Monday, June 28, 2010

The Weekly Strike-6/28-7/4

Good morning and welcome to the Weekly Strike. It is such an extraordinarily action packed week in Washington, that we may not be able to get to everything. But we'll try!

THE SENATE: We start with the sad news this morning that Senator Robert Byrd (D-WV) has passed away at the age of 92. Byrd was the longest serving member of Congress in our country's history, and he has been West Virginia's Senator since my parents were toddlers. Byrd's legacy in my view is mixed. He started out his career as a segregationist former member of the KKK who filibustered civil rights bills. He later repudiated his past views and said that there is no room for discrimination in our country. By the time he was in his twilight years, he was a strong supporter of President Barack Obama, and a solid Democrat on every major issue. I was particularly moved by Byrd's strong opposition to the Iraq War in 2002, when every Republican and most Democrats were acting as cheerleaders for President Bush. His position wasn't popular at the time, but it was principled.

Byrd will also be known for being a Senate institutionalist. He cared about the Senate's rules and procedures, and knew more about them than anyone else. Byrd served as Majority Leader during the Carter Presidency, and as Minority Leader for much of the Reagan years. From 1989-1995, and 2007 to his death, he served as the President Pro Tempore of the Senate, a position that put him 3rd in line to the Presidency. In one of his last act's, he cast a deciding vote for health reform, uttering "this one's for Teddy" as he voted on the Senate floor. While he can never be forgiven for his past views on race, he made some enormous positive contributions to our country.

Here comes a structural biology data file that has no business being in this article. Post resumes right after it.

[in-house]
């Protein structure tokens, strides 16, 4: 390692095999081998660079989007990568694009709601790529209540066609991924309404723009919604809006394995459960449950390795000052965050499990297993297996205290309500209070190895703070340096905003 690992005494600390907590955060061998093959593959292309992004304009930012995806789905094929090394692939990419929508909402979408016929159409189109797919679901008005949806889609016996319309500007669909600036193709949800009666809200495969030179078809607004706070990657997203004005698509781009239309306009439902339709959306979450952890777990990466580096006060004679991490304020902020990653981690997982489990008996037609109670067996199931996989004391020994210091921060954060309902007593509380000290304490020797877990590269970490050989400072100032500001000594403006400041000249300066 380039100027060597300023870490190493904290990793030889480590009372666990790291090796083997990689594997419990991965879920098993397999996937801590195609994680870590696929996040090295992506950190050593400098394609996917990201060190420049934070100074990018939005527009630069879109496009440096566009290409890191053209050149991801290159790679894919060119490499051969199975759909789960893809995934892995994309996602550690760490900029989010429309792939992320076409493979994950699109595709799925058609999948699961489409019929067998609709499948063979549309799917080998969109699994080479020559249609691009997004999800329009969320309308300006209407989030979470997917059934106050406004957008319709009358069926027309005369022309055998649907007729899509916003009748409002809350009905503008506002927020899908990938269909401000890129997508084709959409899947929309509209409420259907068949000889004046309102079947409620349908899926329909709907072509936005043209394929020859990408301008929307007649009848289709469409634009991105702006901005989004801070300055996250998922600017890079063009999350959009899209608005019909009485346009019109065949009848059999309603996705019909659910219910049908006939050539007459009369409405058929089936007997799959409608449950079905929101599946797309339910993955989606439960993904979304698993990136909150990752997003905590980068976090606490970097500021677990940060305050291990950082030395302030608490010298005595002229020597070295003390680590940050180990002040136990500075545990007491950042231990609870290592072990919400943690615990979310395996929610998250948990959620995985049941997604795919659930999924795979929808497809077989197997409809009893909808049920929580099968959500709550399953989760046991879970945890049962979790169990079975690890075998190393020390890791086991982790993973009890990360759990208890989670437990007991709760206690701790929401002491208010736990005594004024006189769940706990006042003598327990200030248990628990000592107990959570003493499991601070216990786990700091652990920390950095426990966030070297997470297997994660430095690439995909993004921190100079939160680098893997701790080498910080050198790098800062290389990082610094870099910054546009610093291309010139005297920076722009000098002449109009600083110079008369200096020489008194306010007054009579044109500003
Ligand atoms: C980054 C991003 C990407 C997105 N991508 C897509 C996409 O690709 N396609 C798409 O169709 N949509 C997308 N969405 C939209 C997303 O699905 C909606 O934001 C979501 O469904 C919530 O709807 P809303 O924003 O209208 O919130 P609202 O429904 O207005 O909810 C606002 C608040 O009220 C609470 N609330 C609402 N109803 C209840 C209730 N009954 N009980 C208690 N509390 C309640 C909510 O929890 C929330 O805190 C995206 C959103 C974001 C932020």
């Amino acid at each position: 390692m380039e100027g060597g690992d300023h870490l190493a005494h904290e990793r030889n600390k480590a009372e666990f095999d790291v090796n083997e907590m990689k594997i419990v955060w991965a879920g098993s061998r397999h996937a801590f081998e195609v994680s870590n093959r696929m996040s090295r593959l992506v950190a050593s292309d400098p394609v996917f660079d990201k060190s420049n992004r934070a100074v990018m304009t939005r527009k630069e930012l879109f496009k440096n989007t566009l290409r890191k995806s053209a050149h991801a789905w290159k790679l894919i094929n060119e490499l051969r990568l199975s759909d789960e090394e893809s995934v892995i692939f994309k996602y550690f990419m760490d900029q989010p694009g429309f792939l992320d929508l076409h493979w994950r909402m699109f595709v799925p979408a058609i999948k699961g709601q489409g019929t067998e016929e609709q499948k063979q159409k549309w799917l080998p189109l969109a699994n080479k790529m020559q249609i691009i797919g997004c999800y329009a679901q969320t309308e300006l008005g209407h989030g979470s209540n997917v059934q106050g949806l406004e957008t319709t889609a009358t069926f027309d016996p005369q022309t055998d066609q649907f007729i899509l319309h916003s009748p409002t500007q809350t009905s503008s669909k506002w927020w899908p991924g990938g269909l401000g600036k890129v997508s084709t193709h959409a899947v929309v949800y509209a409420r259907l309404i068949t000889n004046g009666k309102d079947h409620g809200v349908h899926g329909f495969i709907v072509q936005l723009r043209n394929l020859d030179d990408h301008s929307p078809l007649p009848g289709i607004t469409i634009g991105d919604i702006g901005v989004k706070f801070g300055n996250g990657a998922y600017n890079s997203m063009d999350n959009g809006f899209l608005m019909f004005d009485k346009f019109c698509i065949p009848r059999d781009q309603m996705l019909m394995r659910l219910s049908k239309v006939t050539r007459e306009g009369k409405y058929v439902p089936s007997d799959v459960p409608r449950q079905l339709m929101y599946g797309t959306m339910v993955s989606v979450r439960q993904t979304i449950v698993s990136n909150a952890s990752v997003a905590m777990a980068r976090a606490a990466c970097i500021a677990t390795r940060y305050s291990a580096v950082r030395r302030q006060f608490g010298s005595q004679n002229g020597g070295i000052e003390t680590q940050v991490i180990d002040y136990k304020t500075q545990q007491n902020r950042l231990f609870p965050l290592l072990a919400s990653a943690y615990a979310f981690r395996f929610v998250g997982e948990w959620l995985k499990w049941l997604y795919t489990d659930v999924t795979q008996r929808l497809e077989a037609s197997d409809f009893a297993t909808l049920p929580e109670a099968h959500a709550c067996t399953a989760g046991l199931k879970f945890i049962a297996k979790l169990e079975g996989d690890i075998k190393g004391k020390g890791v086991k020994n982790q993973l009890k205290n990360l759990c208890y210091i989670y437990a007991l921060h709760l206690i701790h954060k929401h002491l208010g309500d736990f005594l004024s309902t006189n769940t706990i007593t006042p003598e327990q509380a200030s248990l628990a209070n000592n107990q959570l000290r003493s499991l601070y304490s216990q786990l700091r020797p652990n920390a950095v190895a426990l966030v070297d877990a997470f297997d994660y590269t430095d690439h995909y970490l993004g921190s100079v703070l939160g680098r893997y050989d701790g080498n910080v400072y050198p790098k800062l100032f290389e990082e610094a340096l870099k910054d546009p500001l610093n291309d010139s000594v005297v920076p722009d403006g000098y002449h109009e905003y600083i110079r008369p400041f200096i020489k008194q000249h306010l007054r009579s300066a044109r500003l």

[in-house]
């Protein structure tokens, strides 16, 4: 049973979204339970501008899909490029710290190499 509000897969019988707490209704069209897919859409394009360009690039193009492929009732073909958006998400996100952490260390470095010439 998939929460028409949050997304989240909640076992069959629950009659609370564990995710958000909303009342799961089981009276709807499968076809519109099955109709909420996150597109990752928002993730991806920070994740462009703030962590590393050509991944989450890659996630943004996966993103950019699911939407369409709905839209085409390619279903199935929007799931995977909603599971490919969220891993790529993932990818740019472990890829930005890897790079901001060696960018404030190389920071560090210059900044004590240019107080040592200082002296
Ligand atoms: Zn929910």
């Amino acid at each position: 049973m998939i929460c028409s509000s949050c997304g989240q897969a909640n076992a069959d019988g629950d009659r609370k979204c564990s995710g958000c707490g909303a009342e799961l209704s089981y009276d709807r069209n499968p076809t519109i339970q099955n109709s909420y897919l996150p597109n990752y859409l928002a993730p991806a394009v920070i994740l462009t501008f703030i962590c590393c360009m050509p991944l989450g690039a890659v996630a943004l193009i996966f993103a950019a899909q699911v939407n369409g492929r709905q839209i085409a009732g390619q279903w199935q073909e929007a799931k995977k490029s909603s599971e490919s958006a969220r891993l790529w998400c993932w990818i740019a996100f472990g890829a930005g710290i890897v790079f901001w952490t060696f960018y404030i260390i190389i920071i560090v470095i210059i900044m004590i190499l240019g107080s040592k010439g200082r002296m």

Moving from the obituary to the crass political realities, the focus now switches to Byrd's replacement. West Virginia's Governor Joe Manchin, a Democrat, will pick the next Senator, most likely as a placeholder for Manchin himself, who has long been interested in serving in the world's most deliberative body. The question now is when the next election will be. State law says that if a vacancy occurs 2.5 years prior to the scheduled election, then a special election will be held during the upcoming November elections. Byrd's passing came just before that July 3rd cutoff, so it would appear as if Byrd's successor would only serve until the next Senator was elected this year. However, there are some ambiguities in the law. Manchin could decide to wait to declare the vacancy until next Saturday, which would put the next election in 2012. Democratic leaders do not want to have to defend another difficult seat in this fall's elections.